Yes, it’s clear that today’s conditions and youth culture do not seem conducive to the carefree attitude that was quite normal back then. Young people used to hitchhike, for example, and we were not so aware of the dangers and concerns that are very much present in the consciousness of young people and their parents today. The sentence, however, also has a function called narrative. The subject can be both me and him. It is a way of announcing a certain narrative duality that is an essential part of the book.
Chance and a painting by Bacon led you to meet John, the journalist who had written the first chronicles of the Normandy landings. And Romanian musicians, Mary Jean, the Irish drinker, the Greek friend… Miquel Berga appears as a spectator of his own stories.
The whole book is presided over, as I say, by the past/present duality, by a deliberate distancing from the he who is me. Indeed, the narrator – despite being in the first person – is busier describing others than giving way to personal introspection. Maybe by writing these stories he and I have reunited, have recognised each other, and maybe even become friends.
Regarding the chance encounter with a certain Julie – Julie Christie who starred in Doctor Zhivago – you state that “youth and ignorance are indispensable ingredients for starting an education.”
As we know, ignorance can be pathetically daring, but young people should not let this paralyse them. When I went to London without knowing a word of English and without any job prospects or money, some friends would say to me, “I’ll study English and then I’ll come” or “If you find me a job, let me know and I’ll come too.” The starting point is ignorance: over-preparation can be paralysing. One must take advantage of the right amount of irresponsibility at a time of life when most prone to it and when it’s most tolerated: youth.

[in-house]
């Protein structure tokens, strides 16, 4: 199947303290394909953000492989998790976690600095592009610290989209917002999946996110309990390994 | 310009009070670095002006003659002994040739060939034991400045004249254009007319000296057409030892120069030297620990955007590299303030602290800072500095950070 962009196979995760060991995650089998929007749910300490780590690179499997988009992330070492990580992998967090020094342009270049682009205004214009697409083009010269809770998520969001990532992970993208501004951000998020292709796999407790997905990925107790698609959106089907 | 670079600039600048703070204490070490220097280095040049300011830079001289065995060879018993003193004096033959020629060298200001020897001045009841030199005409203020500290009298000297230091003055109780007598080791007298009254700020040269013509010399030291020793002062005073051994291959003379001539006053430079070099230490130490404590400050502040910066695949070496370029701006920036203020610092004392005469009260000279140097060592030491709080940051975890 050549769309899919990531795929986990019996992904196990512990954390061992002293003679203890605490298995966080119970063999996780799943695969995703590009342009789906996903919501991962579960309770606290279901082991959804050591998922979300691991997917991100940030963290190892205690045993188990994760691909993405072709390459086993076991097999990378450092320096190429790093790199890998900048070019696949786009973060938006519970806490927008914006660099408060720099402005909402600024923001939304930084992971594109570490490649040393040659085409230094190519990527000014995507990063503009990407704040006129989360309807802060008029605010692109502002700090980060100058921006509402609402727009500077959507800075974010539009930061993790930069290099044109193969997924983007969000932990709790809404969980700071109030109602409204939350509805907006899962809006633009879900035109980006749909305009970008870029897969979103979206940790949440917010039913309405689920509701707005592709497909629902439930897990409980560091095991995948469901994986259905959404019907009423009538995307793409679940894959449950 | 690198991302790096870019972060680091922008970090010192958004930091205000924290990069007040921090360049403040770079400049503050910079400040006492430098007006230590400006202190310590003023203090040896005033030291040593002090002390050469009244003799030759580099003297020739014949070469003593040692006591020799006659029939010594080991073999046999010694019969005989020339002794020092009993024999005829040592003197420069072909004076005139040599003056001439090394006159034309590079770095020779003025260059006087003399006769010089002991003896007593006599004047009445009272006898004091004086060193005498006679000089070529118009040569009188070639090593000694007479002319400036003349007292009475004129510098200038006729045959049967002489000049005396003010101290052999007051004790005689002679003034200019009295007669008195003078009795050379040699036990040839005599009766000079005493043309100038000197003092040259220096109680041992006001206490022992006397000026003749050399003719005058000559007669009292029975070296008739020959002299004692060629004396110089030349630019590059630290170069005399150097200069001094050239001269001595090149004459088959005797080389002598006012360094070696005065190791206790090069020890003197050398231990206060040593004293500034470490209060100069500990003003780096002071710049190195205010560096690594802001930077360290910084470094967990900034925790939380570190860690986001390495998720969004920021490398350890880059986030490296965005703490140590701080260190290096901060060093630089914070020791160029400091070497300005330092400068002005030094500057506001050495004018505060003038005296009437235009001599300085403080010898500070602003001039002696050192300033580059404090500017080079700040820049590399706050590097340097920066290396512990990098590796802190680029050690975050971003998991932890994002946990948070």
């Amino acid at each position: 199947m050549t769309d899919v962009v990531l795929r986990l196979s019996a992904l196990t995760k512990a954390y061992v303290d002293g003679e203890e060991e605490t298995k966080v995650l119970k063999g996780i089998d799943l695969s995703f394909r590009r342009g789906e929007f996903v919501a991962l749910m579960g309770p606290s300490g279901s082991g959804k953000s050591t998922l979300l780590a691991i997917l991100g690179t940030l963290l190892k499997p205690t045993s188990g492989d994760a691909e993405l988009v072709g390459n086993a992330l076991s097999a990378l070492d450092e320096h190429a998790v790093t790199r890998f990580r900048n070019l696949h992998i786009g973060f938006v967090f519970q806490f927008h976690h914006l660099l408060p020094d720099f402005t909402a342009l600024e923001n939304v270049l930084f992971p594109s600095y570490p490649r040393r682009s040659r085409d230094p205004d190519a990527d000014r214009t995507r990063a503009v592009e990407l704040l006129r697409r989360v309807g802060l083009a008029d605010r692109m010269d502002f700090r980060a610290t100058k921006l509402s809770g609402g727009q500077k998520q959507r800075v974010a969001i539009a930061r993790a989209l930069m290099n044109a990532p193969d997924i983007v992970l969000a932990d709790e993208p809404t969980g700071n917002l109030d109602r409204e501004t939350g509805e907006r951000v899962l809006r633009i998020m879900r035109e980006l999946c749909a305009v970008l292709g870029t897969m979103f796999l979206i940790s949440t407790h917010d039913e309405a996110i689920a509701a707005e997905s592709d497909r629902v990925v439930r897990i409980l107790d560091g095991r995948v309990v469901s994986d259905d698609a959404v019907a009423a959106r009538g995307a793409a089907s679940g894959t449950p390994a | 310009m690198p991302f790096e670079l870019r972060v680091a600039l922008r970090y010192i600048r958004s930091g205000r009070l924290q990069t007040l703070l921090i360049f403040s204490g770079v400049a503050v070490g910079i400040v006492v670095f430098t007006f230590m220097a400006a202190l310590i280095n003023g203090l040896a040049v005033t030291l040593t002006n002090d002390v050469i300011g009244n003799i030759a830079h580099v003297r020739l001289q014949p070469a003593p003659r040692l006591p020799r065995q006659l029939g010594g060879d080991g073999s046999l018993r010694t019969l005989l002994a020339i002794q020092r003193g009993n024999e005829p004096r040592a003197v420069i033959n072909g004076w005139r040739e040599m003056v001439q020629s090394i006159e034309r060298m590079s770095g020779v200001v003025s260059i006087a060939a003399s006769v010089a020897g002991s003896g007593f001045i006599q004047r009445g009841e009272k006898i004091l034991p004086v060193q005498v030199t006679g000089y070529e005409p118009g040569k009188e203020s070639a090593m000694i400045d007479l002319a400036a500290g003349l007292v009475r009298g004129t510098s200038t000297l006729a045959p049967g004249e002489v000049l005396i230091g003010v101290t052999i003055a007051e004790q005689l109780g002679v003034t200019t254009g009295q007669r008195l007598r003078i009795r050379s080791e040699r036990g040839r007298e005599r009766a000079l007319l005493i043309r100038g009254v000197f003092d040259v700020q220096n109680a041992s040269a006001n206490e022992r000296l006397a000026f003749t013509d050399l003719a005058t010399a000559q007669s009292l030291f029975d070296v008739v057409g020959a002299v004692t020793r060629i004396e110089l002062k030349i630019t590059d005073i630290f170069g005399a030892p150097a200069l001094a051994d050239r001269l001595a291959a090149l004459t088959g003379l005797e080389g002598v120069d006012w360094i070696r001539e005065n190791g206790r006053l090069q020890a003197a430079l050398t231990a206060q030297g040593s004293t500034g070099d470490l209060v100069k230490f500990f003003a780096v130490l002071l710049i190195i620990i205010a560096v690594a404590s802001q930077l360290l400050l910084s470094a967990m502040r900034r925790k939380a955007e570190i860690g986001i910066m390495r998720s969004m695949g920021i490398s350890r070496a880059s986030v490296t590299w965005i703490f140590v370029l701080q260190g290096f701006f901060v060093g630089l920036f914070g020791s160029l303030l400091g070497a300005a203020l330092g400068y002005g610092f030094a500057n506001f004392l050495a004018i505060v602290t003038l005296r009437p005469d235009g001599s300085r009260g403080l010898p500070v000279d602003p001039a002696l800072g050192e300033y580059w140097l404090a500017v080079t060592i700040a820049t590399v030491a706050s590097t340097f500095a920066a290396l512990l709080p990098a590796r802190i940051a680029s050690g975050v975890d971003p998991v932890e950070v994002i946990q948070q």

The book is steeped in irony and classic English humour, but it describes harsh situations and how London became a haven for young Catalan women looking to have an abortion.
Yes, behind that air of somewhat fun adventure float, of course, the miseries of the time, which were terrible in many ways. The issue of abortions, which were totally forbidden here, generated a collective humiliation, and very hard experiences for thousands of women. In fact, in those years, the feminist struggle was at its peak in England, and the evolution of things reminds us that all social battles must be won over and over again, that every generation must win them again. The same could be said of the experience of homosexuality, which also appears in one of the chapters...
The 15 chapters or episodes in the book come across as a sort of miniseries. Do you agree?
Well, I’d like to think that there are 15 stories that can be read independently, but it is true that they are linked by the voice of the narrator and by a structure that might make you think of the series format. In more traditional terms, perhaps we could think of it as a story of growth, a sort of journey from innocence to experience, recalled with the benefit of elapsed time, more than 40 years no less!
In London you worked as an accountant and later somehow found yourself working as a journalist for Catalunya Express. You explain how you voluntarily let slip an exclusive, related to the naming of a Spanish general involved in a coup attempt.
Yes, the narrator of this book is more concerned with surviving in a city like London than with pursuing a career. It is clear that he is only a journalist by accident, and he knows it.
I thought the cast of characters who parade through the book would not be out of place in a work of fiction.
They are all real people, although many have false names, and in such a short book there are about 30 of them. There’s a desire on the part of the narrator to portray himself by portraying the people he knows. Maybe that’s why we are said to be the stories we tell. I mean our identity is shaped by the stories we tell about ourselves and, above all, about others. We are nothing without others.
You have written biographies, books of essays, translations and journalistic articles. What about a novel?
I’ve never really thought about it. I have the impression that plenty of novels have already been written, and perhaps not all of them were essential... Life seems a sufficiently entertaining and mysterious affair and I don’t know if it’s necessary to invent parallel fictions to add to the obvious hallucination of it all.